Paroreomyza montana (S. B. Wilson, 1890) — Overview

Maui Alauwahio learn more about names for this taxon

IUCN threat status:

Endangered (EN)


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Range Description

Paroreomyza montana is endemic to Maui in the Hawaiian Islands, U.S.A. The nominate subspecies formerly occurred on Lana'i, but it became extinct around 1937. On Maui, it is now found only in two locations in the east, including Waikamoi Preserve to Kipahulu Valley (abundant), and Polipoli State Park and nearby areas south-west of Haleakala peak (Baker and Baker 2000) (no longer common, but exact status unsure [H. Mounce in litt. 2007]). Population densities decline below 1,600 m elevation: in 1980, surveys recorded none below 900 m (Scott et al. 1986) and, in 1997, there was an almost total absence below 1,480 m, with only 40 km2 of occupied good quality habitat above 1,525 m (Baker and Baker 2000). In 1980, the early 1990s and 1997, the total population was estimated at c.35,000 birds (Scott et al. 1986, Jacobi and Atkinson 1995, Baker and Baker 2000) (but <8,550 breeding pairs), suggesting overall stability, although the range has contracted in this time (Baker and Baker 2000). In 2002, it was reported that koa forest in South Haleakala was being degraded by feral goats, prompting suspicions of a population decline (S. Fretz, R. Camp, E. Vanderwerf, M. Gorresen and B. Woodworth in litt. 2003), and in 2007, a fire in PoliPoli State Park destroyed an area of the species's habitat and probably a proportion of the population (H. Mounce in litt. 2007). Surveys after the fire found some surviving birds, but the lack of baseline surveys before the fire has prevented an analysis of the impact on the population (H. Mounce in litt. 2007).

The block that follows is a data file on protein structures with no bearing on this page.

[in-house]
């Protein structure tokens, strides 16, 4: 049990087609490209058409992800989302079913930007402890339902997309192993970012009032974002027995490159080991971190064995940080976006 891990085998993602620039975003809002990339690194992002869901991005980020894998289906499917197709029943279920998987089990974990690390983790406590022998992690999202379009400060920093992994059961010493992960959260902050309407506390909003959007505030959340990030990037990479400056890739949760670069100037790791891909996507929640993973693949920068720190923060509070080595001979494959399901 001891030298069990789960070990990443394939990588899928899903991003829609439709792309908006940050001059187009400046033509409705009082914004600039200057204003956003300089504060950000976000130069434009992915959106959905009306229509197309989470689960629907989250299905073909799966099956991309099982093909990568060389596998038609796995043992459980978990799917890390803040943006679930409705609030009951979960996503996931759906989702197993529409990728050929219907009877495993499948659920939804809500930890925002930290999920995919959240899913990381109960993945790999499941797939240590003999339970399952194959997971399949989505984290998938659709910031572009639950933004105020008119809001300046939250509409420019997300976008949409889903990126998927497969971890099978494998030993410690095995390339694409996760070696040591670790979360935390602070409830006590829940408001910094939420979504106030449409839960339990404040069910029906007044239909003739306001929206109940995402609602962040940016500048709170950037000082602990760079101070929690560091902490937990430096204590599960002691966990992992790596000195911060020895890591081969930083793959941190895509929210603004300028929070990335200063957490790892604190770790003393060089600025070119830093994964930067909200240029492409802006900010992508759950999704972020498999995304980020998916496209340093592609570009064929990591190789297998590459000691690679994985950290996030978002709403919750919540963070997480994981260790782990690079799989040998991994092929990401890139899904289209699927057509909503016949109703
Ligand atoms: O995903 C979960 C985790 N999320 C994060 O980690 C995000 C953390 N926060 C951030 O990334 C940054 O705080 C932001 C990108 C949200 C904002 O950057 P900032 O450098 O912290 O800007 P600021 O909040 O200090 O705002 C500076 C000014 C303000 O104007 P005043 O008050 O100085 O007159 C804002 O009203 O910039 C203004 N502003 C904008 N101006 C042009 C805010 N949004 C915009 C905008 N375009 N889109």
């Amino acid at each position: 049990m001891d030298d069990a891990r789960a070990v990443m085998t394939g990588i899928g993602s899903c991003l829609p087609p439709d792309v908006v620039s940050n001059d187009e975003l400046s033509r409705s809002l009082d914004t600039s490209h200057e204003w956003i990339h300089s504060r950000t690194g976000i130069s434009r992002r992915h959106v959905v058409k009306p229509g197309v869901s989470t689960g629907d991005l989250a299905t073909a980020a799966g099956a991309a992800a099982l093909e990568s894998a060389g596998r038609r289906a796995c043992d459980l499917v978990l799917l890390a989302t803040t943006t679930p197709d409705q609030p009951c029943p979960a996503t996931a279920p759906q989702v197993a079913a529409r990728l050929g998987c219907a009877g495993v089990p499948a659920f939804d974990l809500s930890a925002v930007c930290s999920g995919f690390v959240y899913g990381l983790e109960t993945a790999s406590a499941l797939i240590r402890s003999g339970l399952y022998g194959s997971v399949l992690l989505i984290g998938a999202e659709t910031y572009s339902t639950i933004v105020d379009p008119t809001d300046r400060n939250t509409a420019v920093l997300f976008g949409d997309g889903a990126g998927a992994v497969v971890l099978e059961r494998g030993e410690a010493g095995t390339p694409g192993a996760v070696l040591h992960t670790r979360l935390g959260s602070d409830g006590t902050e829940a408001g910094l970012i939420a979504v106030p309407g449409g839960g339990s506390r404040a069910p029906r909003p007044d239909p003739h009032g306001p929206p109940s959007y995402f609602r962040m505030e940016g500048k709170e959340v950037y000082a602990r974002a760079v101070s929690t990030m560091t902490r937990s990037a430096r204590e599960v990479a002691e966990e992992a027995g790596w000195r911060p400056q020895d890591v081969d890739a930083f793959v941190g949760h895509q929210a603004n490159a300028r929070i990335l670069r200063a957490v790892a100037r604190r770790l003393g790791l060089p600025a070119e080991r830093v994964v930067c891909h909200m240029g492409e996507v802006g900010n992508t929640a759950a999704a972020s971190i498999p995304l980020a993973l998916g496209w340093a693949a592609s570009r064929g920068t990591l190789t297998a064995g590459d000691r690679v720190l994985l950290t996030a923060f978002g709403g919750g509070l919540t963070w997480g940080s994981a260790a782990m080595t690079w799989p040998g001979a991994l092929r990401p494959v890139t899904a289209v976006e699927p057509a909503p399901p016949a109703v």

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© International Union for Conservation of Nature and Natural Resources

Source: IUCN


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